Students and Teachers Agree: Let’s Bring In More Tech

Educators are always looking for ways to make learning more engaging, and students believe technology in school makes learning more interesting and fun, according to new research from CompTIA. In a rare agreement, both groups want to increase technology in the classroom, particularly by way of laptop PCs, tablets and high-speed Internet access.

CompTIA’s The Changing Classroom: Perspectives from Students and Educators on the Role of Technology study finds that technology occupies a strategic place in the classroom and its importance is only growing. CompTIA’s survey of educators found that 6-in-10 believe technology will be very important to the education process two years from now, up from 41 percent today. And while teachers and students may not always see eye-to-eye, they mostly agree when it comes to technology. CompTIA Premier Members: access the entire report here.

Students in middle and high school share the same sentiment as educators regarding the value of technology in schools, with most wanting even more technology in their classrooms. When asked for specifics, three requests cluster at the top: laptop PCs, tablets and high-speed Internet access.

Priorities in the Classroom and the Relationship to Technology

Not surprisingly, school staff value technology mainly as a tool to help meet student achievement standards and improve student performance. They also look to technology to make learning more engaging and interesting, to track student performance in real-time, and for online learning.

Overwhelmingly, students also believe that technology in school makes learning more interesting and fun. And that’s good news, especially for students who are not innately passionate about learning: Technology can serve as a motivator. Students are thinking ahead too. A majority of students — 9-in-10 according to the report — indicate the use of technology in the classroom will be important to helping them get jobs in an increasingly digital economy.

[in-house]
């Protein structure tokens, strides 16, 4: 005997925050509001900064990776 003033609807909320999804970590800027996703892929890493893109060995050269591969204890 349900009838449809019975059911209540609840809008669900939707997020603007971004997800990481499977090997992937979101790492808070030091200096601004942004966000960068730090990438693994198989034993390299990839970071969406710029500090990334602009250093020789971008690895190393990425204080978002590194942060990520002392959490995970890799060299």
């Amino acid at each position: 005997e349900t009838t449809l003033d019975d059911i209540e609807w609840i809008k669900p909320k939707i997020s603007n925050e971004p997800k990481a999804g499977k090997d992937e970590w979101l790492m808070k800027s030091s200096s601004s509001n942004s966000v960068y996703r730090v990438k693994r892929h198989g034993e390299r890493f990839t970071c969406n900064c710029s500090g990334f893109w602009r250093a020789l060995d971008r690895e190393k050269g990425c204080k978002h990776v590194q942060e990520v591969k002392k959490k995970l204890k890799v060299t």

Although students generally feel confident about their technology abilities, they cite a number of skills they would like to learn more about in school. Two standouts include computer troubleshooting and programming/coding. The reason they jump out is because of their relatively high rankings relative to other options that could be perceived as more glamorous or high profile, such as robotics or mobile app creation. The rating for computer troubleshooting is especially interesting, given that this area of technology receives far less attention than most of the other items on the list. Computer troubleshooting often provides one of the best entry points for a career in technology because of the established training and certification programs that exist, as well as the reasonably steady supply of job openings.

Striking the Right Balance of Technology in the Classroom

Everything in life involves tradeoffs and technology is no exception. While there are myriad benefits to the use of tech in schools, there are also some downsides. A 2012 Pew Research study found that 90 percent of teachers believe that the proliferation of digital technologies has contributed to children being easily distracted and having shorter attention spans. Similarly, CompTIA’s study found that students also recognized that technology could be a distraction when used excessively — 85 percent say it is true or somewhat true statement.

Despite the concerns about potential distractions or other negative consequences of too much technology making its way into the education process, educators on the whole see more positives than negatives. According to CompTIA’s research, 75 percent of educators see positive or very positive effects when technology is applied to the education process. This includes not only classroom-based solutions, but also technology tools that may facilitate communication or collaboration with parents or other teachers. Educators and parents also recognize the importance of developing technology skills early to ensure students are prepared to enter an increasingly digital workforce. While educators will continue to work to find the right balance of technology use in the classroom, the trend line points to greater rather than less use in the future.

Anna Matthai is manager of market research for CompTIA.

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